Tim Apple: Have readers not noticed how Tim Apple has surrendered to Trump? Tim Apple has to because Trump can punish Tim Apple's business by revoking the exemption from Trump's tariffs, thereby all but destroying Tim Apple's business. Trump like any authoritarian once in power leverages that power to gain the support (or, more accurately, the acquiescence) of big business. Are we to believe Cowen's homage to bigness and Stapp's revisionist history or our lying eyes?

The WSJ endorsed Bolsonaro. Big capital will always break fascist.

Tyler, I think the framing of your and the linked post is pretty shameful. It's like -

HOW DARE PEOPLE SAY BIG MONOPOLY BUSINESS HELPED NAZIS' RISE TO POWER

then v.quietly: the consensus is it only helped consolidate power

I don't understand your complaint (leaving aside until later the "shameful" part). There is a significant difference between helping someone like Hitler gain power ("rise to power", "ascent to power", "finance his rise to power", etc) and the ability of someone like Hitler to consolidate power after it was obtained. The "consolidation" part does not appear to have been as a result of the willful support (in general) of Germany's industrial owners, but rather than due to the fact that it is easier for someone in power with dictatorial aspirations to commandeer a relatively few large businesses (to his advantage) than a multitude of smaller ones. You will note the use of the term "extortion" in the linked-to article. Hence, the "framing" which was in response to another author who claimed that big business was responsible for *both* Hitler's rise to power and his consolidation of power.

What I do find "shameful" is your accusation that someone is "shameful" without the least attempt to support that characterization by any thoughtful argument contra that put forth by the authors here in question, much less a valid one. Feel free to disagree by responding substantively to their arguments.

'does not appear to have been as a result of the willful support (in general) of Germany's industrial owners'

The in general is noted, but also ignores what was happening during the 1920s - that is, the threat of a broad array of forces, from the Bolsheviks to the Social Democrats, to the pre-eminent position of various industrialists.

It is not so much that large business owners supported the Nazis as Nazis, it is that large business owners threw their resources into opposing those who did not support big business.

One of the most difficult things to understand about the Nazis in the 20s is that they were a splitter group, essentially, which gradually swelled and was able to consolidate power that had previously been held by other nationalist conservatives. And it was only after the Nazis seized power that those other groups were subsumed completely.

Like this group, too literally translated as Steel Helmet, League of Front Soldiers - https://en.wikipedia.org/wiki/Stahlhelm,_Bund_der_Frontsoldaten - which basically dwarfed the Nazis throughout the 1920s, though the Stahlhelm did not claim to be a political party per se. 'The league was a rallying point for revanchist and nationalistic forces from the beginning. Within the organization a worldview oriented toward the prior Imperial regime and the Hohenzollern monarchy predominated, many of its members promoting the Dolchstosslegende ("Stab-in-the-back legend") and the "November Criminals" bias against the Weimar Coalition government. Its journal, Der Stahlhelm, was edited by Count Hans-Jürgen von Blumenthal, later hanged for his part in the July 20 plot. Financing was provided by the Deutscher Herrenklub, an association of German industrialists and business magnates with elements of the East Elbian landed gentry (Junker). Jewish veterans were denied admission and formed a separate Reichsbund jüdischer Frontsoldaten.'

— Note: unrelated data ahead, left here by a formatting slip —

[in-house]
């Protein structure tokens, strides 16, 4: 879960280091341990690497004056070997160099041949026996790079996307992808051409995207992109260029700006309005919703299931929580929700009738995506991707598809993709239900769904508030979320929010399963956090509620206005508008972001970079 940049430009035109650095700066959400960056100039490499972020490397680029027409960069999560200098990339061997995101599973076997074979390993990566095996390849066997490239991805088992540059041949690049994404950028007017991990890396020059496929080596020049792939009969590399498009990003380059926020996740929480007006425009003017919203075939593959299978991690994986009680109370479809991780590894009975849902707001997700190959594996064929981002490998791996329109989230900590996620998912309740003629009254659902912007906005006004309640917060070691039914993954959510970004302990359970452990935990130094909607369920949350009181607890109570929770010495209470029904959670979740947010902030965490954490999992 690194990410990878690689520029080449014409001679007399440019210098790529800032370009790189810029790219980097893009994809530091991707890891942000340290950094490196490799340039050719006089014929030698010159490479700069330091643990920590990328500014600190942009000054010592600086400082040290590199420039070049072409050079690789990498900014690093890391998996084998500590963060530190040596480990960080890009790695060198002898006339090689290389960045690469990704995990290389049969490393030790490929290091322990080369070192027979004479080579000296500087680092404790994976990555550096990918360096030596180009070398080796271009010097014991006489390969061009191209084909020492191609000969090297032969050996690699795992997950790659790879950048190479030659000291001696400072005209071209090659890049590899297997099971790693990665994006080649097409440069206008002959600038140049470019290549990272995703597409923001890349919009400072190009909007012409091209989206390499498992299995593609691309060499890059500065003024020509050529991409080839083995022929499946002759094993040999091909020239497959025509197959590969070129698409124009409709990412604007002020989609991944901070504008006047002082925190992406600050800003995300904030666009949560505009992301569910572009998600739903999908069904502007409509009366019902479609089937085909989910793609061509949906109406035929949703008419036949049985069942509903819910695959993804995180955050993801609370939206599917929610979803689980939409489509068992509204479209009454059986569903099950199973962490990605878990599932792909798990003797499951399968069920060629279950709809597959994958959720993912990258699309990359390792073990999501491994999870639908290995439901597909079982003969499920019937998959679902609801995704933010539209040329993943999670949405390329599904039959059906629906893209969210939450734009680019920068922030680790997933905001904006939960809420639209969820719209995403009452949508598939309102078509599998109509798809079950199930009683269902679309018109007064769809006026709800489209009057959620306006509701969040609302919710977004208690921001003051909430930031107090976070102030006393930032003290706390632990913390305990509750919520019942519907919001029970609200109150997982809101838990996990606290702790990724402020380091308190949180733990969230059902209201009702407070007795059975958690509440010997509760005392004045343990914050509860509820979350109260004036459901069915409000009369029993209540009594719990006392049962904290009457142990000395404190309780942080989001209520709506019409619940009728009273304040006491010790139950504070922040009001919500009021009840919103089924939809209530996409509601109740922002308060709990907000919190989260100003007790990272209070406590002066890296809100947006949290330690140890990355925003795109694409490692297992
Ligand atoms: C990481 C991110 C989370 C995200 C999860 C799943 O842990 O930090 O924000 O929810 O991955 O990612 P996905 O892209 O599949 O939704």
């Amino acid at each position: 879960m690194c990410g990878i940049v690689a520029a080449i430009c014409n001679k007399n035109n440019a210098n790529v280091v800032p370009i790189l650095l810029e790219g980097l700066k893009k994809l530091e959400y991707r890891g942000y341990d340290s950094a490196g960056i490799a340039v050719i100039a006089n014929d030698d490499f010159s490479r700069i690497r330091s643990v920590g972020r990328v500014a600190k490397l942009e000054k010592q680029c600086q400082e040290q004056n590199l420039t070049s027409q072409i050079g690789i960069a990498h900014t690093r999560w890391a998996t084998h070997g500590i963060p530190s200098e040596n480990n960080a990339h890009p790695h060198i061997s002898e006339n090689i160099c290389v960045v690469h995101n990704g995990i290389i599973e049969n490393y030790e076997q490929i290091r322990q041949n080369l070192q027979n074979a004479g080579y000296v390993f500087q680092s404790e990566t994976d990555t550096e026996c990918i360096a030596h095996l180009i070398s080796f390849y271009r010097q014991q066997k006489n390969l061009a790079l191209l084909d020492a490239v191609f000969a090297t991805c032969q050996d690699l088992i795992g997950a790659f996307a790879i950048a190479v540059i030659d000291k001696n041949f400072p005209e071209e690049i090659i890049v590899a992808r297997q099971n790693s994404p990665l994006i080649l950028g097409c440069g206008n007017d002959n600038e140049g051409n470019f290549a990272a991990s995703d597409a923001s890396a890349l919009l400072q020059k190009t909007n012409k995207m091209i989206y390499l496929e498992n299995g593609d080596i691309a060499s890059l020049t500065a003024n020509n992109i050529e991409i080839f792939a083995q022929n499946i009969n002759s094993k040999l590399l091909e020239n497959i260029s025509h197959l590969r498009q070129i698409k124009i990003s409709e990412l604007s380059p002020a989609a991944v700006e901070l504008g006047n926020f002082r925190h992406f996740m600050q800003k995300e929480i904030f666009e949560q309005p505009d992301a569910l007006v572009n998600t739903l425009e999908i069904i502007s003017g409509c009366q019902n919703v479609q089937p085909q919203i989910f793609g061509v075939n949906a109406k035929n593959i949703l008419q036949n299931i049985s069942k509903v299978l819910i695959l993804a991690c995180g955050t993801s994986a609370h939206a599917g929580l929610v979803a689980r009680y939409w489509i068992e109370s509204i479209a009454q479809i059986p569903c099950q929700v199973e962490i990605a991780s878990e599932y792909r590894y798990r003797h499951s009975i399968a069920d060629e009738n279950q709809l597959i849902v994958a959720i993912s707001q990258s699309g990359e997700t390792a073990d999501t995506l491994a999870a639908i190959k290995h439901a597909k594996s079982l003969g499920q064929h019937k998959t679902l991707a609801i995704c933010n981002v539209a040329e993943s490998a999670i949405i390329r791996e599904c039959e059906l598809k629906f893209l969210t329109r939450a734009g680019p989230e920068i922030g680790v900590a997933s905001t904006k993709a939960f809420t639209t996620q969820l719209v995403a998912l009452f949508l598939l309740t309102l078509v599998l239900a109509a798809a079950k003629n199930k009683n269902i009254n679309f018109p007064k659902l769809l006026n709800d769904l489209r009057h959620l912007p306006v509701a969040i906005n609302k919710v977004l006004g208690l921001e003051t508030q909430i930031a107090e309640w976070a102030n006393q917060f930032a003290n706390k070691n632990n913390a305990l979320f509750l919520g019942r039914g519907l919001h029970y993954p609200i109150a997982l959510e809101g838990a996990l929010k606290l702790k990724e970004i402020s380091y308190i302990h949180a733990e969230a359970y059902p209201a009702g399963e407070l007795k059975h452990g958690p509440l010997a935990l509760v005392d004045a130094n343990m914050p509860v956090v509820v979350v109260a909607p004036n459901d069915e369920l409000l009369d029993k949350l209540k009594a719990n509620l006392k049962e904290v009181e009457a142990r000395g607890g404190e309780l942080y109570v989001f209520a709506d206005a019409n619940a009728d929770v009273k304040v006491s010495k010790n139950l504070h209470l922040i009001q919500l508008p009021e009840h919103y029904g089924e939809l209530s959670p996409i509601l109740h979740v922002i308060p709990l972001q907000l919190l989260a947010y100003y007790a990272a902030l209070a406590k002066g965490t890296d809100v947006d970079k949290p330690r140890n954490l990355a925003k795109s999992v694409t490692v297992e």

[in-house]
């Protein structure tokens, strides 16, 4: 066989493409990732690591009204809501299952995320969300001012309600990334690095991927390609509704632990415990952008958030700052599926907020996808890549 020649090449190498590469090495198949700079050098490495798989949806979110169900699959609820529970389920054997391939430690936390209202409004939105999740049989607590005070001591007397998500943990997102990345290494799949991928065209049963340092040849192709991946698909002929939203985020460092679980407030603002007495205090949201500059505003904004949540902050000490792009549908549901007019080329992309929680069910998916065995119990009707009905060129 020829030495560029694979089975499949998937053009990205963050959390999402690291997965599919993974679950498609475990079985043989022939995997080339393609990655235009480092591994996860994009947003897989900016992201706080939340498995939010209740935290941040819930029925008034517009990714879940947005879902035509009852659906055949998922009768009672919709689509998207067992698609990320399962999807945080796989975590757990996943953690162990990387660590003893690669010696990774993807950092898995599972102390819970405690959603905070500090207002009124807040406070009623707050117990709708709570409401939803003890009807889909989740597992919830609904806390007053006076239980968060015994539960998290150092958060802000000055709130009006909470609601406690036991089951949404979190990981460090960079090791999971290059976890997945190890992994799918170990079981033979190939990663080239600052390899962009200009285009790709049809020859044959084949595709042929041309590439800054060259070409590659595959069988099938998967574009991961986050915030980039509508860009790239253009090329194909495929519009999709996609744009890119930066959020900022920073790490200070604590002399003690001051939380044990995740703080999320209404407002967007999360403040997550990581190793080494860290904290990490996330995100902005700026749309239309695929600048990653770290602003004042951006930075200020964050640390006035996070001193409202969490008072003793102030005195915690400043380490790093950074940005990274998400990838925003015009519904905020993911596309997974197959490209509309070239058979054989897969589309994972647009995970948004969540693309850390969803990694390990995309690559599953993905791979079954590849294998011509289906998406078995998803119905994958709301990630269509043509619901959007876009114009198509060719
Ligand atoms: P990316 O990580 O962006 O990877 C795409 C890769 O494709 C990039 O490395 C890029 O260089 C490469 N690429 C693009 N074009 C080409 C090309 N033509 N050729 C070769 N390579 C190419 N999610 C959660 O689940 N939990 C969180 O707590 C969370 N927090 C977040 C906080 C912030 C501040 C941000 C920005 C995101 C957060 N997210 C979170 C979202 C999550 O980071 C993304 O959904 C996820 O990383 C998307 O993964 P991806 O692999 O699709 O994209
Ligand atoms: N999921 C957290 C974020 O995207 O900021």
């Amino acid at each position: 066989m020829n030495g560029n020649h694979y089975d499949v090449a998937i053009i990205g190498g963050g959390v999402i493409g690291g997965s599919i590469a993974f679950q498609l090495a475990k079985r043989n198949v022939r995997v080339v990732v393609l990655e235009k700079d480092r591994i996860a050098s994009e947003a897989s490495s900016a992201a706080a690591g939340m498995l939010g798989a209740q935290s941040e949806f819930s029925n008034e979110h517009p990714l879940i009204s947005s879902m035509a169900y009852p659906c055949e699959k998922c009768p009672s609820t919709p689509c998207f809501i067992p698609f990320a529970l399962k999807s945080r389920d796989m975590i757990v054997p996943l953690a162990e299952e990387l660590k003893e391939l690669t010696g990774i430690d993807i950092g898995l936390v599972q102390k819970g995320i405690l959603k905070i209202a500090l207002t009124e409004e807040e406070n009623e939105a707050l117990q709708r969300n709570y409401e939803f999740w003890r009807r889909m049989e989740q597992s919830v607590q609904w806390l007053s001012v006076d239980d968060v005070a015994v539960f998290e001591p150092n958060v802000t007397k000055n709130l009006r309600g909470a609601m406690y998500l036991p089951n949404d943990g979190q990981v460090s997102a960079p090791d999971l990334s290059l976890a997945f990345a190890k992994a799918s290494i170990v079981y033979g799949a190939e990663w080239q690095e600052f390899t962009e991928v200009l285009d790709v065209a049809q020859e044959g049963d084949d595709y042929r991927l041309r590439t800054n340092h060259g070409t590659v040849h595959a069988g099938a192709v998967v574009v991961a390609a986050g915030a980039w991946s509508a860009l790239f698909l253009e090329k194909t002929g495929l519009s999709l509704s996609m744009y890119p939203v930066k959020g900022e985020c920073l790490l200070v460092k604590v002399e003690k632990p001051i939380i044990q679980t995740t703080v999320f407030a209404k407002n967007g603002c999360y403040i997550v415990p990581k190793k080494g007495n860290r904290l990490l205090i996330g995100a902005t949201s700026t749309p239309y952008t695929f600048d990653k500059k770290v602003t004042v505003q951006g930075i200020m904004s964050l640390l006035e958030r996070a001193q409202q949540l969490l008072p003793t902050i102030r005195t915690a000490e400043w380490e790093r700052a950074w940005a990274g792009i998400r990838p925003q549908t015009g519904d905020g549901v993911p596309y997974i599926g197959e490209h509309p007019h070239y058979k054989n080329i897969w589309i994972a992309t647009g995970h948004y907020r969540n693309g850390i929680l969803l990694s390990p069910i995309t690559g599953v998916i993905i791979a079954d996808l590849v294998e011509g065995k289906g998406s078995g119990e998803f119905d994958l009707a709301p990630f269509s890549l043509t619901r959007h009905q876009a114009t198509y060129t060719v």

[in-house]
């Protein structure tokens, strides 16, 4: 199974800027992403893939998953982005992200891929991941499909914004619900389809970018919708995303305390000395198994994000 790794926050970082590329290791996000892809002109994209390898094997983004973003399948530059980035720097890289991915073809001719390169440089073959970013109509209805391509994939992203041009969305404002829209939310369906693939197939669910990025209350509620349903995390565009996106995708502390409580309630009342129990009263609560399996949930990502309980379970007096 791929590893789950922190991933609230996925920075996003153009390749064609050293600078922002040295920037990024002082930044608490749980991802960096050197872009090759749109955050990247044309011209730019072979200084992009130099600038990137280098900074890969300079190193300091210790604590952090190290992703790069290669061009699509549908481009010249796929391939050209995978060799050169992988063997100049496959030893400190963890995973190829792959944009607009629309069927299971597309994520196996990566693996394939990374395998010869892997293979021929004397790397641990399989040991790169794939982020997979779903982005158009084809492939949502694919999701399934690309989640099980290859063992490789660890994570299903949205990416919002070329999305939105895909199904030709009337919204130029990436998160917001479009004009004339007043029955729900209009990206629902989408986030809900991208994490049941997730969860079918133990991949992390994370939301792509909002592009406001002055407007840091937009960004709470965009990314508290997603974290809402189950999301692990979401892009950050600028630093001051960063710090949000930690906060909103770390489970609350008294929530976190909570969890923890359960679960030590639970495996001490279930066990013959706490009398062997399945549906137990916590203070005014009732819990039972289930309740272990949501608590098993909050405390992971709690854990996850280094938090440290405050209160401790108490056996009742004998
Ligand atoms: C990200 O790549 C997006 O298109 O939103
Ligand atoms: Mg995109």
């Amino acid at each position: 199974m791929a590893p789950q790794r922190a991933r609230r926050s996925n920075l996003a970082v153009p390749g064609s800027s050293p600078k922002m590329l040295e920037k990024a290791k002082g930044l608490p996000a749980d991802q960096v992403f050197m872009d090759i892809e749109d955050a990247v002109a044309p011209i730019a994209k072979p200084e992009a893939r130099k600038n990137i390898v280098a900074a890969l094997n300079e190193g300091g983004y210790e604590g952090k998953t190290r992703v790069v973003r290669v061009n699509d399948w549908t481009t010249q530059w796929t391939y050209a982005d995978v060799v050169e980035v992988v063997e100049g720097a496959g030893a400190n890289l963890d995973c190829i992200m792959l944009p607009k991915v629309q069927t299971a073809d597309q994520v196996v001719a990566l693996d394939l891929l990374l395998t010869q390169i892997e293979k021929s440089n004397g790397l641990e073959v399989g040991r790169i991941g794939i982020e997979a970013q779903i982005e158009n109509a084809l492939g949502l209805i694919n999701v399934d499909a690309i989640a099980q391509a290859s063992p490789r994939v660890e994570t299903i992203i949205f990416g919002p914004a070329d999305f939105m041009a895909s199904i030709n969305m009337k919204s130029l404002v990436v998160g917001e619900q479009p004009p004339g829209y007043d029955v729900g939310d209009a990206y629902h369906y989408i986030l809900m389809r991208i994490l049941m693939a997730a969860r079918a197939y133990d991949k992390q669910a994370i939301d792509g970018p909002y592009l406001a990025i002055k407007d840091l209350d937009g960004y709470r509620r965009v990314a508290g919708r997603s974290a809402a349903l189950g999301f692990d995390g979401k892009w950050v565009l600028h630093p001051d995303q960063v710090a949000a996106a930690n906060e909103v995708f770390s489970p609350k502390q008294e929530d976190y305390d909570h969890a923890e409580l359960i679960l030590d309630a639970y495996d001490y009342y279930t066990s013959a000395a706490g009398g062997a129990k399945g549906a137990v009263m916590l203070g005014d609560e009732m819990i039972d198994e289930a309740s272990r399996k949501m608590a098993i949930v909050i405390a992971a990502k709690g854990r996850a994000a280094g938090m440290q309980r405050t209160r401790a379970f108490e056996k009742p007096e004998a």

Like Thyssen, many of the people who provided funds and support to those they trusted to oppose leftist worker movements actually ended up opposing the Nazis, far too late.

I should add many, many people think the Nazis were unique in their ideology. That is not really the case, except in their extremism and devotion to a eugenics vision (one rejected by Catholics) that they did not generally publicize ahead of time (in part to avoid Catholic opposition). The Stahlhelm held many views now associated with the Nazis, for example, but those ideas were not a Nazi creation in the least.

I think dating the end of Hitler's rise to his assumption of the Chancellorship is the wrong way to date it. Without the consolidation of power who would have cared if Hitler was Chancellor? The people that made him Chancellor certainly didn't. The consolidation is what made him Hitler.

Its right to push back on the idea that big business was really invested in Hitler's rise, as it was the broader middle-class and petit bourgeois who were Nazism's base, not the slender class of major german industrialists, but those major industrialists DID realise that Nazism could solve the domestic labour problems and international trade issues and DID swing behind Nazism. Shouldn't fight bad history with other bad history.

as it was the broader middle-class and petit bourgeois who were Nazism's base,

Rubbish. The volkisch element of the German political spectrum was scarcely visible prior to 1910 and during the period running from 1918 to 1929 was generally good for about 3% of the vote in a general election in Germany. It wasn't an abiding feature of the German political landscape.